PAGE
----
Thursday, March 7, 2013

A Job Search Audit

Been at your search for a while?  A Job Search Audit can tell you how you’re doing.
I advise all my job search clients, when they have been at this task for 3 or more months, to audit their search.  Performing a Job Search Audit can corroborate what you’re doing well and provides ques and clues to areas for improvement.

Why?  As with the “Weekly Review,” this is another $$ no-cost $$ technique that could move you a step closer to accomplishing your job search objective.  (For additional information, please refer to "Schedule A Weekly Review” in the Planning and Strategy section of the AJC website.) 

Here's how to perform your own job search audit:
1.  Set aside a block of time in which you can devote your total attention - NO INTERRUPTIONS!
2.  Next, if possible, find a “job search buddy” with whom you can talk through your review.
It needs to be someone who understands the process of what it takes to find a job today, and the way you are going about your search.  THIS IS NOT A TOTAL REVAMP ( That's why I say it has to be someone who knows the process you are using and is familiar with you and your activity).  You don't want to re-invent the wheel --- just tweak it if necessary.
3.  Review your Career Strategy - Marketing Plan.
What responses have you received from your target companies?   It's not a bad idea to again look up your target companies; revisit their current work as well as to learn about any new work areas/directions/projections, etc. that might be in need of your skills.
4.  Review your resume  -  Not a quick read but a through review.  
Read it out loud, and take a step back and view it from the perspective of a target company or employer.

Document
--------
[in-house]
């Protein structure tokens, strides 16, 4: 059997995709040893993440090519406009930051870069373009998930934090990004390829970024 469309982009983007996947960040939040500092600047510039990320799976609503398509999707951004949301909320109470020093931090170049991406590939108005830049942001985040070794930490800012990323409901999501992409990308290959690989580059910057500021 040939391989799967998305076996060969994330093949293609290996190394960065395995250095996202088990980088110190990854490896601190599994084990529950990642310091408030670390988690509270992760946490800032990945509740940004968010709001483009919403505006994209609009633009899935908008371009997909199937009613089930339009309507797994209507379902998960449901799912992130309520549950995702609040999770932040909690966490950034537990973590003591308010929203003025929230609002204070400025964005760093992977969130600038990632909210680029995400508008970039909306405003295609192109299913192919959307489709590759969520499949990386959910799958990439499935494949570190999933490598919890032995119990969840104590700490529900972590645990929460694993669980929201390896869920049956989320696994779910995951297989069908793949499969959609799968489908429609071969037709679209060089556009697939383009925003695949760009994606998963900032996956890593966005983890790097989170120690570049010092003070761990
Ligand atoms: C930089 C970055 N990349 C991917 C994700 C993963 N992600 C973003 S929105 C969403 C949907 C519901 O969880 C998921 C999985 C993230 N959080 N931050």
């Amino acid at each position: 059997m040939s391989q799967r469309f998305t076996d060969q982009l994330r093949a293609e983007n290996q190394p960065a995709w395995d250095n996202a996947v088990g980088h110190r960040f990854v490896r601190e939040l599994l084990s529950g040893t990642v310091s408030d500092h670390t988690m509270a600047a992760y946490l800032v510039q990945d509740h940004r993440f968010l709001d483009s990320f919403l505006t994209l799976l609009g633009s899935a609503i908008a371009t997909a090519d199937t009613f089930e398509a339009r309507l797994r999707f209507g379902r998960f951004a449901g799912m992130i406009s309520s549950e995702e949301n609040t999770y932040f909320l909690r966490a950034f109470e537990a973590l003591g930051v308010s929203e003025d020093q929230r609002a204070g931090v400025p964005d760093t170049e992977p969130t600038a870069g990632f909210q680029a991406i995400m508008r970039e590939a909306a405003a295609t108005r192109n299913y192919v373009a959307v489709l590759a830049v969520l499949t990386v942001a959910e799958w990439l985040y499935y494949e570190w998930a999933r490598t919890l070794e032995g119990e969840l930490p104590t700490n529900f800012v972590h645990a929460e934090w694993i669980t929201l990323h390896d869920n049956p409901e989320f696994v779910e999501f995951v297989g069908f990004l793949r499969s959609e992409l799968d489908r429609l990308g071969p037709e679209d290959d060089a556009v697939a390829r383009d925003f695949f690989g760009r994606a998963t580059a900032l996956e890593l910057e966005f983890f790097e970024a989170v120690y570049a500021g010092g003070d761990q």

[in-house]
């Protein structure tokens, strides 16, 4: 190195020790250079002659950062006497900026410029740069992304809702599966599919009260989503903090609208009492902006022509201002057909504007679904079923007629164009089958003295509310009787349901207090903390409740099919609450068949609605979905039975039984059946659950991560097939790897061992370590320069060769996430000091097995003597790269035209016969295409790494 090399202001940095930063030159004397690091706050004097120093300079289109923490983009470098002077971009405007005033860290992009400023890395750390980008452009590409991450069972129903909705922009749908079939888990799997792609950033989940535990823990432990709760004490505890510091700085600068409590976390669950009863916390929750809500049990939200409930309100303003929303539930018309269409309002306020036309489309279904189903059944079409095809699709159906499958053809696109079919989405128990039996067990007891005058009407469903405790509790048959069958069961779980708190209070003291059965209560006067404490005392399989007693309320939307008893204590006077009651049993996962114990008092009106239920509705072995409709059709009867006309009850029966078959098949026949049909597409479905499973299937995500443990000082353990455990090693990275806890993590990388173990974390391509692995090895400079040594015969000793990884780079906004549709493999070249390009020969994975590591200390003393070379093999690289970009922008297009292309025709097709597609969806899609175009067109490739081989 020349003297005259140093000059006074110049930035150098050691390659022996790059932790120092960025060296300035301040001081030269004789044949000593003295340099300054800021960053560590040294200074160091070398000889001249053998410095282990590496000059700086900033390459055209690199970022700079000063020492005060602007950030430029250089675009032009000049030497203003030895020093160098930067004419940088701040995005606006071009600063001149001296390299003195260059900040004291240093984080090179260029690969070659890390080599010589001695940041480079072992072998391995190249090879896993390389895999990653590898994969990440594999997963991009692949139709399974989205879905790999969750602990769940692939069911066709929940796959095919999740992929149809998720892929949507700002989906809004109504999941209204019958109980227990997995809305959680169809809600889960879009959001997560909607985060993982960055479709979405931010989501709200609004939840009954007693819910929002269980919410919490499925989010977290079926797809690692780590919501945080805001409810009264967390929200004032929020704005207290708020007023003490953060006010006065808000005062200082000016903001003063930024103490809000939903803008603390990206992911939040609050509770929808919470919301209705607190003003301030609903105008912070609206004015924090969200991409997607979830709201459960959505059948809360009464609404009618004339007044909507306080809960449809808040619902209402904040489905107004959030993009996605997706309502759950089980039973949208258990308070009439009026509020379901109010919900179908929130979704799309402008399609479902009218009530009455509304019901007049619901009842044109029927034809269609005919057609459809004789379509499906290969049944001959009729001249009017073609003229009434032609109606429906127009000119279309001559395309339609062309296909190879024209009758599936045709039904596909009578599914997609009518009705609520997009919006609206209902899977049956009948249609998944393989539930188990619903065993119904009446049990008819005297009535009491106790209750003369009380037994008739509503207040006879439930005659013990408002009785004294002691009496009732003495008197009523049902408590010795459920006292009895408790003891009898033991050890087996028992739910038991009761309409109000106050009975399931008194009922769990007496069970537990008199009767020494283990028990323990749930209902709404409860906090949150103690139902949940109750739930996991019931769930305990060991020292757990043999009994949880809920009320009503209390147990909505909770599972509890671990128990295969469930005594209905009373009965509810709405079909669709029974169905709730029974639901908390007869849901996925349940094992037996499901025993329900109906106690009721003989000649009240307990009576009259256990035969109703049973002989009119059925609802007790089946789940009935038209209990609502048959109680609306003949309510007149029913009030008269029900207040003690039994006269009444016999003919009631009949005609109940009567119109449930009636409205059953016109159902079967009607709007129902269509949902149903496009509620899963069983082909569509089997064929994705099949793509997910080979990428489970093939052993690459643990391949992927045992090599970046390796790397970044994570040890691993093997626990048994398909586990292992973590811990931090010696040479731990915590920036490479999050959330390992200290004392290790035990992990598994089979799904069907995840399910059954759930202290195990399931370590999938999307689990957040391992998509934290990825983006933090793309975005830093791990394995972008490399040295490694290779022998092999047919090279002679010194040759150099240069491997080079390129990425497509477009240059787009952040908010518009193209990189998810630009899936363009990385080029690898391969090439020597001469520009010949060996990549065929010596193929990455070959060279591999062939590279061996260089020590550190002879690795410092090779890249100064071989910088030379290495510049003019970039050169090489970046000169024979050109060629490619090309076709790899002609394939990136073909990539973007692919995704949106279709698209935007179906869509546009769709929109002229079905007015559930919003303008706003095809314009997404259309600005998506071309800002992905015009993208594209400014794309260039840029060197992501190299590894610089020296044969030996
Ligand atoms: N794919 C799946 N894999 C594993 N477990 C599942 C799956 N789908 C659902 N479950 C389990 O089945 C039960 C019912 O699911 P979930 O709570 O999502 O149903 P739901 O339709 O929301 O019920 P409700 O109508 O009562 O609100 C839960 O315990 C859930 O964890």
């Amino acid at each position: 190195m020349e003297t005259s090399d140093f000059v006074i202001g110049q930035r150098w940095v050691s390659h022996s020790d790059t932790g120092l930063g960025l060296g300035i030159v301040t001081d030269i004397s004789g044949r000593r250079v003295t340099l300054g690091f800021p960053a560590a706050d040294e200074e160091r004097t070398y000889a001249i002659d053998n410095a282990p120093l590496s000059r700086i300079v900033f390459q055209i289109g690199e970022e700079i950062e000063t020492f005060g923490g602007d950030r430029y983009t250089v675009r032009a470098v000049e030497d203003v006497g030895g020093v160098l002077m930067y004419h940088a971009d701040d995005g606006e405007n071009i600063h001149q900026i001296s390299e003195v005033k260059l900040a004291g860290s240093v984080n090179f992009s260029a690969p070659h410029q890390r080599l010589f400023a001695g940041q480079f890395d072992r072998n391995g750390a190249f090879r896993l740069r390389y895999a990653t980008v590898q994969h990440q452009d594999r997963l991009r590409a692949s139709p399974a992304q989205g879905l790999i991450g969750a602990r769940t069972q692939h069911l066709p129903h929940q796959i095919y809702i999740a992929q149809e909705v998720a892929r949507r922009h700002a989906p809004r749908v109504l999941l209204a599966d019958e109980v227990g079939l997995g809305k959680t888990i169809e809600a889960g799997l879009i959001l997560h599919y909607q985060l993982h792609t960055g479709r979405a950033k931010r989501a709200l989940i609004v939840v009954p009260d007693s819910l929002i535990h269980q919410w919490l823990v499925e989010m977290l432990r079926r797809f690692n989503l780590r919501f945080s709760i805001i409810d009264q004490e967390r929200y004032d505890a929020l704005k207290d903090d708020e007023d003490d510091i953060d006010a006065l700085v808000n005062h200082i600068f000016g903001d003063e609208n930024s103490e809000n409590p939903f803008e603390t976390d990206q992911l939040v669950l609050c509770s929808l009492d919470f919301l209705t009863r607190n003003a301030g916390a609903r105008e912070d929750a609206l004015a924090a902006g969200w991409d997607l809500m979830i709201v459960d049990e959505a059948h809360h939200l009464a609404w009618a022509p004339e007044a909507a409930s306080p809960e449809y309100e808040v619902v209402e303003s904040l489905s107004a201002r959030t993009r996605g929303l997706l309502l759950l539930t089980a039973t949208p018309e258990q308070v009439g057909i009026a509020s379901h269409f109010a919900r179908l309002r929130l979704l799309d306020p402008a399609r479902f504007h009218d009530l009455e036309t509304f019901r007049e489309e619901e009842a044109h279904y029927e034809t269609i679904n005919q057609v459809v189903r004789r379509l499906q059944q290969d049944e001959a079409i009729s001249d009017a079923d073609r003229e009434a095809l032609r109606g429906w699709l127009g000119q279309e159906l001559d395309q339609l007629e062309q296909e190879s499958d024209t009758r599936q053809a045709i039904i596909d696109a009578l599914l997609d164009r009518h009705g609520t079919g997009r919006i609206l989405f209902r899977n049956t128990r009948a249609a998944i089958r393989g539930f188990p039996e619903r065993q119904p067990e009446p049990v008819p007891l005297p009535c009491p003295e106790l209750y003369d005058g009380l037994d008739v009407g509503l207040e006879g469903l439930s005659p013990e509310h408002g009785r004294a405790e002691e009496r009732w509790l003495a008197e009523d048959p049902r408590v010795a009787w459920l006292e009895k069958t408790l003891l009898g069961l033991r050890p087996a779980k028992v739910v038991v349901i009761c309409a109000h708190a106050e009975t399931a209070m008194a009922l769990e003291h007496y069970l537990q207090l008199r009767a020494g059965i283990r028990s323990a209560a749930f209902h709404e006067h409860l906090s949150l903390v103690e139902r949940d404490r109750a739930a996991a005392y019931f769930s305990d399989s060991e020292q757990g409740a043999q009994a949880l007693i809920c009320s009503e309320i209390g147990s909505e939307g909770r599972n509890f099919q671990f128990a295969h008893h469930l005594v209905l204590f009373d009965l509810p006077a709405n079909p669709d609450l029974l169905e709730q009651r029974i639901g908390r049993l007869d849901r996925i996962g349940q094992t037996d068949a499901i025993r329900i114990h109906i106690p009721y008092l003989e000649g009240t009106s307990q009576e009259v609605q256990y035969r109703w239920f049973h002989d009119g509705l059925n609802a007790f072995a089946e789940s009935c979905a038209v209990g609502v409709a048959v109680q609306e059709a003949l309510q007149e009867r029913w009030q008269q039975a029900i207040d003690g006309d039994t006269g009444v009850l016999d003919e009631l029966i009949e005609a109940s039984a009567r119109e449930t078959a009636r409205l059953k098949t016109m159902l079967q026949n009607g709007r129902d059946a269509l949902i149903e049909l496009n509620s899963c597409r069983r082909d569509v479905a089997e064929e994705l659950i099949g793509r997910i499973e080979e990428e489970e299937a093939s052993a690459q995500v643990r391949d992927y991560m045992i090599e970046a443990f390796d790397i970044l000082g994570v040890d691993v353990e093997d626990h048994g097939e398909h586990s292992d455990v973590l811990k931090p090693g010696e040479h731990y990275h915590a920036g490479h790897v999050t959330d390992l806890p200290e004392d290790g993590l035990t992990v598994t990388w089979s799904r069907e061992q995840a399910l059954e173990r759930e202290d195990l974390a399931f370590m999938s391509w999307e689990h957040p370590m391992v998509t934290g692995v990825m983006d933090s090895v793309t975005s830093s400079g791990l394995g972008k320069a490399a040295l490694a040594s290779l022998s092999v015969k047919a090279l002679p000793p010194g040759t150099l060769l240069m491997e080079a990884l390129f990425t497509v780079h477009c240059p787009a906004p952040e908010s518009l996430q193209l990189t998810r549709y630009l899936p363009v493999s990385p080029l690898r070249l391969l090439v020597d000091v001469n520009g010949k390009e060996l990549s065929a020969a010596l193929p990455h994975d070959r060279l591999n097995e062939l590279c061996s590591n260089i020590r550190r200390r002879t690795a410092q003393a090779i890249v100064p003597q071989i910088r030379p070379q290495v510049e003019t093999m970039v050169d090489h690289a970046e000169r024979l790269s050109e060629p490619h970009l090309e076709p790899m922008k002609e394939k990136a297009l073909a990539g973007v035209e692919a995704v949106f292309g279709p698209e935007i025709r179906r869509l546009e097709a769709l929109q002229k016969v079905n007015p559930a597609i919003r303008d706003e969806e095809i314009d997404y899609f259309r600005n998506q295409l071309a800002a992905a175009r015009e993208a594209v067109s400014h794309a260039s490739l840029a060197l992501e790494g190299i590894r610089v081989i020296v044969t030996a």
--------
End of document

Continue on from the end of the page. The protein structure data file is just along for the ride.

-  Based on the knowledge you've gained of your industry/target companies, and their advertised positions, as well as your current knowledge about what you REALLY want to do, does your resume need revision or re-focusing?
-  Does anything need to be slightly tweaked, or should additions be made in light of your experience searching since you wrote your resume?
5.  Review your interviews  -  serious networking meetings count as interviews. 
Note the top 5 or 10 questions you have been asked and make note of your answers.  It may be that you decide that your answers are the right ones, or it could be that something should be tweaked or actually changed in light of additional activities / courses/ experiences/ you have accomplished while job searching.

Performed periodically, an audit  is a great way to gauge how you are REALLY  doing.  Armed with this knowledge, you'll have the ability to identify what you are doing that is working, what's not, and what you need to change to make yourself more effective in the employment job market.

This is the toughest job market we've seen and experienced since the Great Depression.  As such, it takes time to land a new position.  However, working strategically and working at it like it's your job - which it is - is the way folks who land jobs get them.  FINDING A JOB IN THIS MARKET IS A CHALLENGE - NO DOUBT ABOUT IT.  BUT BY DOING THE RIGHT THINGS RIGHT, YOU'LL GET THERE.

For additional information on marketing yourself and your capabilities, please refer to the many articles found under the Articles tabs of the AJC–Career Strategy website.  ____________________________________________________________________________                 AJC - for Your Career Path
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